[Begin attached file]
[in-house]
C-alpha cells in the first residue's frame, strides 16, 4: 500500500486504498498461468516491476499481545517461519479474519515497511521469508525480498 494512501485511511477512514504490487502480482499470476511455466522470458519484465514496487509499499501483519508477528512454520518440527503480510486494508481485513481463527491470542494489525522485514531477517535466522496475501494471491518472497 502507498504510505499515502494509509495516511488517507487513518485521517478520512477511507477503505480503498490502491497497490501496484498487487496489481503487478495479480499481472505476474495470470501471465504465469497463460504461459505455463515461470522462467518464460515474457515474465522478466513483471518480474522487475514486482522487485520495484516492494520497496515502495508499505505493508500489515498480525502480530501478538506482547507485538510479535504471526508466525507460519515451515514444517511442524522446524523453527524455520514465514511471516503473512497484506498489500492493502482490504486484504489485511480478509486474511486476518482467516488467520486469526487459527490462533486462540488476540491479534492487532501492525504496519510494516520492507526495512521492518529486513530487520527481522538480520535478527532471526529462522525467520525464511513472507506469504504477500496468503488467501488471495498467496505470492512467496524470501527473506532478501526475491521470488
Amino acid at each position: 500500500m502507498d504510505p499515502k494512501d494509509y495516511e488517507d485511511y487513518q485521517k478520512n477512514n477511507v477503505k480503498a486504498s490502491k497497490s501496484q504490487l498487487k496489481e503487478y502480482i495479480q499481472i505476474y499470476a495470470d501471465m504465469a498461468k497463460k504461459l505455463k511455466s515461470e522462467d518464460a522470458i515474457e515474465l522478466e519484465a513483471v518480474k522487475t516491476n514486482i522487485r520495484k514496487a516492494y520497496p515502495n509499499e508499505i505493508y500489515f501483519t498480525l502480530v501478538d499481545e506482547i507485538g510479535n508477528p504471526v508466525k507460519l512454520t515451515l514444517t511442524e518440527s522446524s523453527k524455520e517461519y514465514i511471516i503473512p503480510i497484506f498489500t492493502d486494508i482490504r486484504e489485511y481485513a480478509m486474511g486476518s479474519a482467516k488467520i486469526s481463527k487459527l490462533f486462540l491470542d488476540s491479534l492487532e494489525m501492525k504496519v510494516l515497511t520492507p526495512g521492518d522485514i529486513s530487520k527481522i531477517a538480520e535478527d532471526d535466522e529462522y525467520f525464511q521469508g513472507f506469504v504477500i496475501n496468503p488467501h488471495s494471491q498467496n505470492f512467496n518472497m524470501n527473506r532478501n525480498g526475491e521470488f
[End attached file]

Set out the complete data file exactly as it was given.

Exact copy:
[in-house]
C-alpha cells in the first residue's frame, strides 16, 4: 500500500486504498498461468516491476499481545517461519479474519515497511521469508525480498 494512501485511511477512514504490487502480482499470476511455466522470458519484465514496487509499499501483519508477528512454520518440527503480510486494508481485513481463527491470542494489525522485514531477517535466522496475501494471491518472497 502507498504510505499515502494509509495516511488517507487513518485521517478520512477511507477503505480503498490502491497497490501496484498487487496489481503487478495479480499481472505476474495470470501471465504465469497463460504461459505455463515461470522462467518464460515474457515474465522478466513483471518480474522487475514486482522487485520495484516492494520497496515502495508499505505493508500489515498480525502480530501478538506482547507485538510479535504471526508466525507460519515451515514444517511442524522446524523453527524455520514465514511471516503473512497484506498489500492493502482490504486484504489485511480478509486474511486476518482467516488467520486469526487459527490462533486462540488476540491479534492487532501492525504496519510494516520492507526495512521492518529486513530487520527481522538480520535478527532471526529462522525467520525464511513472507506469504504477500496468503488467501488471495498467496505470492512467496524470501527473506532478501526475491521470488
Amino acid at each position: 500500500m502507498d504510505p499515502k494512501d494509509y495516511e488517507d485511511y487513518q485521517k478520512n477512514n477511507v477503505k480503498a486504498s490502491k497497490s501496484q504490487l498487487k496489481e503487478y502480482i495479480q499481472i505476474y499470476a495470470d501471465m504465469a498461468k497463460k504461459l505455463k511455466s515461470e522462467d518464460a522470458i515474457e515474465l522478466e519484465a513483471v518480474k522487475t516491476n514486482i522487485r520495484k514496487a516492494y520497496p515502495n509499499e508499505i505493508y500489515f501483519t498480525l502480530v501478538d499481545e506482547i507485538g510479535n508477528p504471526v508466525k507460519l512454520t515451515l514444517t511442524e518440527s522446524s523453527k524455520e517461519y514465514i511471516i503473512p503480510i497484506f498489500t492493502d486494508i482490504r486484504e489485511y481485513a480478509m486474511g486476518s479474519a482467516k488467520i486469526s481463527k487459527l490462533f486462540l491470542d488476540s491479534l492487532e494489525m501492525k504496519v510494516l515497511t520492507p526495512g521492518d522485514i529486513s530487520k527481522i531477517a538480520e535478527d532471526d535466522e529462522y525467520f525464511q521469508g513472507f506469504v504477500i496475501n496468503p488467501h488471495s494471491q498467496n505470492f512467496n518472497m524470501n527473506r532478501n525480498g526475491e521470488f